The colonisation of experimental ponds by Chironomidae (Diptera).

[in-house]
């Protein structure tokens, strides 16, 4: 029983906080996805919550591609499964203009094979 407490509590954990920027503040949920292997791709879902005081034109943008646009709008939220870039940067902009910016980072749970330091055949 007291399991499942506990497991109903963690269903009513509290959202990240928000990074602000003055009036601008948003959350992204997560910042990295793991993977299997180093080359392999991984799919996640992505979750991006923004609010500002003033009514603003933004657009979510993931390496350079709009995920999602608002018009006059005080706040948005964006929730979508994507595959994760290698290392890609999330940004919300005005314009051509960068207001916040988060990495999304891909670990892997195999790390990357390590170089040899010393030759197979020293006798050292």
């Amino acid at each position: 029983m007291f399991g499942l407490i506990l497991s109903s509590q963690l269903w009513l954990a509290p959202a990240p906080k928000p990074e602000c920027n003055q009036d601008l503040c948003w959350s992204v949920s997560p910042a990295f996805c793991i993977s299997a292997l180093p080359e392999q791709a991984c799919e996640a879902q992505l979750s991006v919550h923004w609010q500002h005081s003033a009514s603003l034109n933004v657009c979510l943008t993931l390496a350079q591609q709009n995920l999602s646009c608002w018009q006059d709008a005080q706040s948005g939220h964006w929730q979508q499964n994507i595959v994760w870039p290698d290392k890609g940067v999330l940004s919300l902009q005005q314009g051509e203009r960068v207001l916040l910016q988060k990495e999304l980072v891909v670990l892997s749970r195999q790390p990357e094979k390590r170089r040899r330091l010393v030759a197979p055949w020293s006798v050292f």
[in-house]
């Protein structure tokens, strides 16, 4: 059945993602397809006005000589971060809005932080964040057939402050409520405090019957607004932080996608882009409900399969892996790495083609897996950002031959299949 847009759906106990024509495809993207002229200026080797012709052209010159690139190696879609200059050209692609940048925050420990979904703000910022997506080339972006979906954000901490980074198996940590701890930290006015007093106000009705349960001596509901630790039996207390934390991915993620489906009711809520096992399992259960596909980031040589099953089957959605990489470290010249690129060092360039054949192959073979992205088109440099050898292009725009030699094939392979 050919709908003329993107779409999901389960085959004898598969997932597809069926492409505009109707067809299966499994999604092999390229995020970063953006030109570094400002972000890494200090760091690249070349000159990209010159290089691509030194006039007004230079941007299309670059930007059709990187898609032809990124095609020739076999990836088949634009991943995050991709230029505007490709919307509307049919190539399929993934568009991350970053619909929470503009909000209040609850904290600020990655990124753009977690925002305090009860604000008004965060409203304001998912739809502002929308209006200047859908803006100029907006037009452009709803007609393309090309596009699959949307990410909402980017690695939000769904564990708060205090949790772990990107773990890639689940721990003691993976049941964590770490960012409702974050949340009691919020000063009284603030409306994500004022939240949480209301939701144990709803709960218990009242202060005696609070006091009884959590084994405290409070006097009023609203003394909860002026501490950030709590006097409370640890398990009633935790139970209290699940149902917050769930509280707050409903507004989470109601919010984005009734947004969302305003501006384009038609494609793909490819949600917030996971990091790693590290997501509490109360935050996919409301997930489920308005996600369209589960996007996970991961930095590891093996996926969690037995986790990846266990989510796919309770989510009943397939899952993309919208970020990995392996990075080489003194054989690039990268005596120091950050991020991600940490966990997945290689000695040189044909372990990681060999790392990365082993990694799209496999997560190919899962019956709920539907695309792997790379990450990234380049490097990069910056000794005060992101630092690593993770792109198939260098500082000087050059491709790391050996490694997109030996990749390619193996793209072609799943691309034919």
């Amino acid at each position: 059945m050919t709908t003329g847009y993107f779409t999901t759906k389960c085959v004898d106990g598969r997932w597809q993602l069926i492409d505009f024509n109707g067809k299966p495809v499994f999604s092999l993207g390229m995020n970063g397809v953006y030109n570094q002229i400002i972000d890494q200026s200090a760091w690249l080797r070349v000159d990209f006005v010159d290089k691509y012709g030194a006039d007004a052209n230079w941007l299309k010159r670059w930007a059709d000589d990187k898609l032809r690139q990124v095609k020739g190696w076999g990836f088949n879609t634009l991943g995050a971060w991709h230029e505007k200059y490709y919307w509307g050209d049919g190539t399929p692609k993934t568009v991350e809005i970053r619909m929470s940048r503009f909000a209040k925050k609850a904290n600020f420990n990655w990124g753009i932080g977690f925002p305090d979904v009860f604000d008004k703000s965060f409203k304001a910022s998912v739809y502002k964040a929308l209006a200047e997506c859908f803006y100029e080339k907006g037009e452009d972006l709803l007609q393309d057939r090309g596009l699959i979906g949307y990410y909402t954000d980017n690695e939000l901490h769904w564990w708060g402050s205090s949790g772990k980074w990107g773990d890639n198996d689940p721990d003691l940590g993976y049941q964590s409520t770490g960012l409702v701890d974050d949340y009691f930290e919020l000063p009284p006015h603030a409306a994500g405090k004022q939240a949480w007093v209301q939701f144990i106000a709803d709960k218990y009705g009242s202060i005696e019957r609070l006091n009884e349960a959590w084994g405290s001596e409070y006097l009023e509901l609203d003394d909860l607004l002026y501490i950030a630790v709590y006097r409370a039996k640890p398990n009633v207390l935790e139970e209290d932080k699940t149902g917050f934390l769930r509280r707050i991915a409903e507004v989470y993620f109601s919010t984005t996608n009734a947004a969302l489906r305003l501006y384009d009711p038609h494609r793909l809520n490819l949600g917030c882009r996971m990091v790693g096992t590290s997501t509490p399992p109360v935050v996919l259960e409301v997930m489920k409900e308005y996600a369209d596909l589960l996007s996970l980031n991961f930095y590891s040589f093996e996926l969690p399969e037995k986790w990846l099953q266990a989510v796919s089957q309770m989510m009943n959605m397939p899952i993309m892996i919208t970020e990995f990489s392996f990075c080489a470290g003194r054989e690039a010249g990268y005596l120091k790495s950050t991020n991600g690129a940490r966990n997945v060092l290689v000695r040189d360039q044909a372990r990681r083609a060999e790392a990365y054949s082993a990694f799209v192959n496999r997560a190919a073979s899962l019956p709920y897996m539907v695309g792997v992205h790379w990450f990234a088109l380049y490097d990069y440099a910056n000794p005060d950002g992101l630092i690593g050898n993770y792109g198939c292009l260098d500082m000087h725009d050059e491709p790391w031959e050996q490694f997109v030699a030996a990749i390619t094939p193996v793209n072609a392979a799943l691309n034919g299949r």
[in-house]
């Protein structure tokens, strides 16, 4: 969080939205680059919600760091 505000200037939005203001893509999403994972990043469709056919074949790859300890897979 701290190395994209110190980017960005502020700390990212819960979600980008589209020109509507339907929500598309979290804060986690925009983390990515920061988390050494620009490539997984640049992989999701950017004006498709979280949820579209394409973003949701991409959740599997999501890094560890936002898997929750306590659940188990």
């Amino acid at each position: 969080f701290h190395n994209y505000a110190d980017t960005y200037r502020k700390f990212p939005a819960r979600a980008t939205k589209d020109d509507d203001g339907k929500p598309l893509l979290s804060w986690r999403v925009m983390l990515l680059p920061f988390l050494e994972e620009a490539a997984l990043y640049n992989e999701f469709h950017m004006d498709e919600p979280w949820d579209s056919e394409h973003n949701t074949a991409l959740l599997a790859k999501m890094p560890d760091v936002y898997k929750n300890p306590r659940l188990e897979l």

The colonisation and succession of chironomids in a newly‐dug gravel pit habitat was investigated using replicate experimental ponds sampled during the summers of 1977 and 1978. In 1977 larvae and emerging adults were collected, whilst in 1978 only adults were sampled. Benthic sampling showed the larval communities to be predominated by Chironomus spp. whilst trapping of adults showed that this group accounted for only 4% of the emergence. This difference is attributed to the selective retention of the larger Chironomus larvae by the sieve used to screen benthos samples. The pioneer chironomid communities in the ponds are compared using similarity and diversity indices on adult emergence data. These showed that the pond communities were remarkably uniform in 1977, the first year of their existence, due to the predominance of Tanytarsus gracilentus. In 1978 the communities were much more variable. The community structure changed within the two years, with equitability increasing rapidly to that characteristic of a much more mature habitat. These successional changes are attributed to a reduction in uniformity of the habitat resulting from the growth of aquatic macrophytes.